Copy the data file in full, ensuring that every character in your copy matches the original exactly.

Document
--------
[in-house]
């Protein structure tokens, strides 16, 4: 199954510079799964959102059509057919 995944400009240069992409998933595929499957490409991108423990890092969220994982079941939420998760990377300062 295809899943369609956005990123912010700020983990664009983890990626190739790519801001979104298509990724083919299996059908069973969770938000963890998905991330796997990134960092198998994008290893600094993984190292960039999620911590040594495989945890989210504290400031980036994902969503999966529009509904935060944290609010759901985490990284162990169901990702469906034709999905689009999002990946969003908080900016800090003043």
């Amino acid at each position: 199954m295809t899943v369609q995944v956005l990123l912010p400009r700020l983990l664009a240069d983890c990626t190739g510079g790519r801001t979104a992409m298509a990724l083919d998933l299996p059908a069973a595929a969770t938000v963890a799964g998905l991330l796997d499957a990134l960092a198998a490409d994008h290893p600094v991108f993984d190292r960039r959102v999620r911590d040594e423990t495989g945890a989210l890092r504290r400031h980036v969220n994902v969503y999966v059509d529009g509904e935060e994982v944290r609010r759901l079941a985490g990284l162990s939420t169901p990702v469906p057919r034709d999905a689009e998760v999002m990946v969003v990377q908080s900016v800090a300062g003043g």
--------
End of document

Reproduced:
[in-house]
């Protein structure tokens, strides 16, 4: 199954510079799964959102059509057919 995944400009240069992409998933595929499957490409991108423990890092969220994982079941939420998760990377300062 295809899943369609956005990123912010700020983990664009983890990626190739790519801001979104298509990724083919299996059908069973969770938000963890998905991330796997990134960092198998994008290893600094993984190292960039999620911590040594495989945890989210504290400031980036994902969503999966529009509904935060944290609010759901985490990284162990169901990702469906034709999905689009999002990946969003908080900016800090003043």
């Amino acid at each position: 199954m295809t899943v369609q995944v956005l990123l912010p400009r700020l983990l664009a240069d983890c990626t190739g510079g790519r801001t979104a992409m298509a990724l083919d998933l299996p059908a069973a595929a969770t938000v963890a799964g998905l991330l796997d499957a990134l960092a198998a490409d994008h290893p600094v991108f993984d190292r960039r959102v999620r911590d040594e423990t495989g945890a989210l890092r504290r400031h980036v969220n994902v969503y999966v059509d529009g509904e935060e994982v944290r609010r759901l079941a985490g990284l162990s939420t169901p990702v469906p057919r034709d999905a689009e998760v999002m990946v969003v990377q908080s900016v800090a300062g003043g």